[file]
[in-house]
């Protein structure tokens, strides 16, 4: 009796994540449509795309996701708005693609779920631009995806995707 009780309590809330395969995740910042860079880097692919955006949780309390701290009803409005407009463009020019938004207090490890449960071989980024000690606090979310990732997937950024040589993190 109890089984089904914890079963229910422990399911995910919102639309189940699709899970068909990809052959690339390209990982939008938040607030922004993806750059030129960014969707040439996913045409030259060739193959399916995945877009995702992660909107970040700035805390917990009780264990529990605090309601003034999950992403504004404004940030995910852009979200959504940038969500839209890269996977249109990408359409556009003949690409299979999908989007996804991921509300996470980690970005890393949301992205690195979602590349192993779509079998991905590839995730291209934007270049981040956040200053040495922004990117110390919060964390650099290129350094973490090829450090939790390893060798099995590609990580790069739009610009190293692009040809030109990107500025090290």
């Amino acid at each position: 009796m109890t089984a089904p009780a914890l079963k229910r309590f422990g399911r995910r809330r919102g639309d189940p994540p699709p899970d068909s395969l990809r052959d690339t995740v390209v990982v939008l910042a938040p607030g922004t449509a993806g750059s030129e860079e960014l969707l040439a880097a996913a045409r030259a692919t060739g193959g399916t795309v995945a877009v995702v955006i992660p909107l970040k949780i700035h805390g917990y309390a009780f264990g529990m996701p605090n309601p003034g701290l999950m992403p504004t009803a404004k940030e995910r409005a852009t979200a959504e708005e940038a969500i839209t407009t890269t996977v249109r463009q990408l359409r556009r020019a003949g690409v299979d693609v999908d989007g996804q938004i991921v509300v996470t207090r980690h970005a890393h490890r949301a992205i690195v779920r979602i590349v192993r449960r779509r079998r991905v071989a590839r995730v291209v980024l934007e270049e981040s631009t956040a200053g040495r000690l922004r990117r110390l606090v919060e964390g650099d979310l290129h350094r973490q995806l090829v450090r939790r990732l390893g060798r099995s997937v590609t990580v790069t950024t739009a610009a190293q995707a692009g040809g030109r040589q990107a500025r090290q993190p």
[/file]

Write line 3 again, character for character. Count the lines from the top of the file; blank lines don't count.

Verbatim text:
């Amino acid at each position: 009796m109890t089984a089904p009780a914890l079963k229910r309590f422990g399911r995910r809330r919102g639309d189940p994540p699709p899970d068909s395969l990809r052959d690339t995740v390209v990982v939008l910042a938040p607030g922004t449509a993806g750059s030129e860079e960014l969707l040439a880097a996913a045409r030259a692919t060739g193959g399916t795309v995945a877009v995702v955006i992660p909107l970040k949780i700035h805390g917990y309390a009780f264990g529990m996701p605090n309601p003034g701290l999950m992403p504004t009803a404004k940030e995910r409005a852009t979200a959504e708005e940038a969500i839209t407009t890269t996977v249109r463009q990408l359409r556009r020019a003949g690409v299979d693609v999908d989007g996804q938004i991921v509300v996470t207090r980690h970005a890393h490890r949301a992205i690195v779920r979602i590349v192993r449960r779509r079998r991905v071989a590839r995730v291209v980024l934007e270049e981040s631009t956040a200053g040495r000690l922004r990117r110390l606090v919060e964390g650099d979310l290129h350094r973490q995806l090829v450090r939790r990732l390893g060798r099995s997937v590609t990580v790069t950024t739009a610009a190293q995707a692009g040809g030109r040589q990107a500025r090290q993190p």